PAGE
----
2) decadron and PONV: the dose used for PONV (4mg) doesn't interfere in any measurable way with wound healing... in fact look at the giant doses we give for neuro cases or maxillo-facial or plastics cases! i do agree that steroids can cause steroid psychosis, but i have yet to experience that from a single dose during anesthesia.

    3) ketamine and propofol: barry friedberg has made a name for himself with ketamine and propofol.... admittedly those make a great combination for avoiding the usual stimuli for PONV, and i have used the technique.... however you have to choose your cases carefully as losing the airway can happen, aspiration can happen and often the local provided by the surgeon isn't enough to cover pain thus requiring some narcotics.

    here is a quote from the study cited by loisane: "The technique
    obliges the surgical team not to hurt the patient, sometimes
    called "prophylactic analgesia." The operative
    field must be injected with adequate local anesthesia via
    tumescence, field block, nerve block, or combination
    thereof. Trying to "cover" inadequate local anesthesia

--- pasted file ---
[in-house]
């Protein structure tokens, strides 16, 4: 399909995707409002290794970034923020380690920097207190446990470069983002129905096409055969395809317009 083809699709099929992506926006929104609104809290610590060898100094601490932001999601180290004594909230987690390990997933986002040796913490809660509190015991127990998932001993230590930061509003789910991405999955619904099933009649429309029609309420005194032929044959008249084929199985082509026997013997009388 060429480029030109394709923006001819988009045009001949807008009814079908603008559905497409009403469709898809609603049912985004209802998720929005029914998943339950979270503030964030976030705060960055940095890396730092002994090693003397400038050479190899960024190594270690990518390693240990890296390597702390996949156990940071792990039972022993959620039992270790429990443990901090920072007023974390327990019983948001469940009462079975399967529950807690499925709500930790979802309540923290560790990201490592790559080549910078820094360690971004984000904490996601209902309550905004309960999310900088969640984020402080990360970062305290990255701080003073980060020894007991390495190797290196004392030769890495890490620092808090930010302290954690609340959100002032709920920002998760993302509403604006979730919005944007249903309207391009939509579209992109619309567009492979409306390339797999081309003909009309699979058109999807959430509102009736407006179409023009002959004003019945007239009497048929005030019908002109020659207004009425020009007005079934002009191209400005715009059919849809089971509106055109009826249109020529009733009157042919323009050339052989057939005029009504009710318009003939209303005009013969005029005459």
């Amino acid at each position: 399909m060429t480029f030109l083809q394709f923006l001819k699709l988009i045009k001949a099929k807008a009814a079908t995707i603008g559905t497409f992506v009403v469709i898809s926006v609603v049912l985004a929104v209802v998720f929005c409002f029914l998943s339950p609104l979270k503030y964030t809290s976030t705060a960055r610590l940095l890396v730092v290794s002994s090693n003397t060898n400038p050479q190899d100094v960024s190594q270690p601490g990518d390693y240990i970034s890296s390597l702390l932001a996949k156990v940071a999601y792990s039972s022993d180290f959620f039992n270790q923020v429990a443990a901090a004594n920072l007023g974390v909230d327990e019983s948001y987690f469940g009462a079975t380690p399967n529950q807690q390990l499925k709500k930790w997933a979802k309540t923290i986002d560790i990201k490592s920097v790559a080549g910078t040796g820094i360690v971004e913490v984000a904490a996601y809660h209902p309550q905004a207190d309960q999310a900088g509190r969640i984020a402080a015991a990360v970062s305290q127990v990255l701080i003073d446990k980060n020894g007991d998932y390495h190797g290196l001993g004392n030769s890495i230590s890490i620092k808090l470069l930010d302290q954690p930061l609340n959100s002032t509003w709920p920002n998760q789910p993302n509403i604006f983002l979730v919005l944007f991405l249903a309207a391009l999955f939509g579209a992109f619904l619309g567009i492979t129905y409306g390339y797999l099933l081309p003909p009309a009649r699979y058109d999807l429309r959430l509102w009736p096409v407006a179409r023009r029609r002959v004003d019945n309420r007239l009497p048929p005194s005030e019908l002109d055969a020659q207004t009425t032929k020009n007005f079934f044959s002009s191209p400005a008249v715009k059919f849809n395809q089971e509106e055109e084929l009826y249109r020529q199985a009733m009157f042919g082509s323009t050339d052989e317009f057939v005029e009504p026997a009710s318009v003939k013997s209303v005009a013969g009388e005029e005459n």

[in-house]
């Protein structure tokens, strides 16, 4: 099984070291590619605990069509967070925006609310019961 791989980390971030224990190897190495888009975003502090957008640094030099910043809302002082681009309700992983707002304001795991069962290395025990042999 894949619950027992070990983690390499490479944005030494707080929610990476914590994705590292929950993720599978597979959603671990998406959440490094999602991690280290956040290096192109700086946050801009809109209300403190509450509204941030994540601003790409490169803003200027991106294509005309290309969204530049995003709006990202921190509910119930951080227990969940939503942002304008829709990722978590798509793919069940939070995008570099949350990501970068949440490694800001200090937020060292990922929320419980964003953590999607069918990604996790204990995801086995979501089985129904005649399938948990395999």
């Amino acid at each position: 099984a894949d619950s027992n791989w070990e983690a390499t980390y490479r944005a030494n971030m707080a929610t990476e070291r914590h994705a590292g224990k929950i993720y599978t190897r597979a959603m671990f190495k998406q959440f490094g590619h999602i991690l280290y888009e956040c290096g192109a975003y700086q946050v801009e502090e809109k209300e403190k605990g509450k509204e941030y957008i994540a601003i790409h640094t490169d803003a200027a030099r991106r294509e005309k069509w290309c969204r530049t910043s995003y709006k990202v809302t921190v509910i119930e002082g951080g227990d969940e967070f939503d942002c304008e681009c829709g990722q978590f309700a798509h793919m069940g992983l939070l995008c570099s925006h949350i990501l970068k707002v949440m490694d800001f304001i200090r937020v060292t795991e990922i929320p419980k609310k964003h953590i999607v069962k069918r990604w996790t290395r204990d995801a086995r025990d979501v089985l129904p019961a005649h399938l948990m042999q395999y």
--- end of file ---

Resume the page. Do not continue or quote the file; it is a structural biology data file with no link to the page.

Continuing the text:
with more ketamine will result in unnecessarily high total
    ketamine doses with prolonged emergence as a consequence." i think this is kinda pushing it because i can have surgeons do locals with just little boluses of propofol for a deep MAC... and thus avoid any probs with ketamine...

    bottom line, the best way to deal with this is to get together with a few of your buddies (CRNA/MDA) and develop a research study where you pre-select your patients with histories of PONV and administer to them a preset algorithm and then perform follow-up... who knows what kind of answers you could find.
  6. by   loisane
    Absolutely right. The key to a local mac is the local, not the mac. There are some surgeons who just don't give an adequate local, and their patients need to sleep.

    Tenesma, it is interesting you note loss of airway with propofol/ketamine. I thought airway preservation was supposed to be one of the big advantages to this technique. What is the contributing factor do you think-patient too fragile, level too deep, etc? Or is it just that the addition of ketamine really doesn't make things that much different from any other cocktail we mix. Any sedation case (whether you want to call it conscious or unconscious) can take an unexpected turn to deeper than you were aiming for.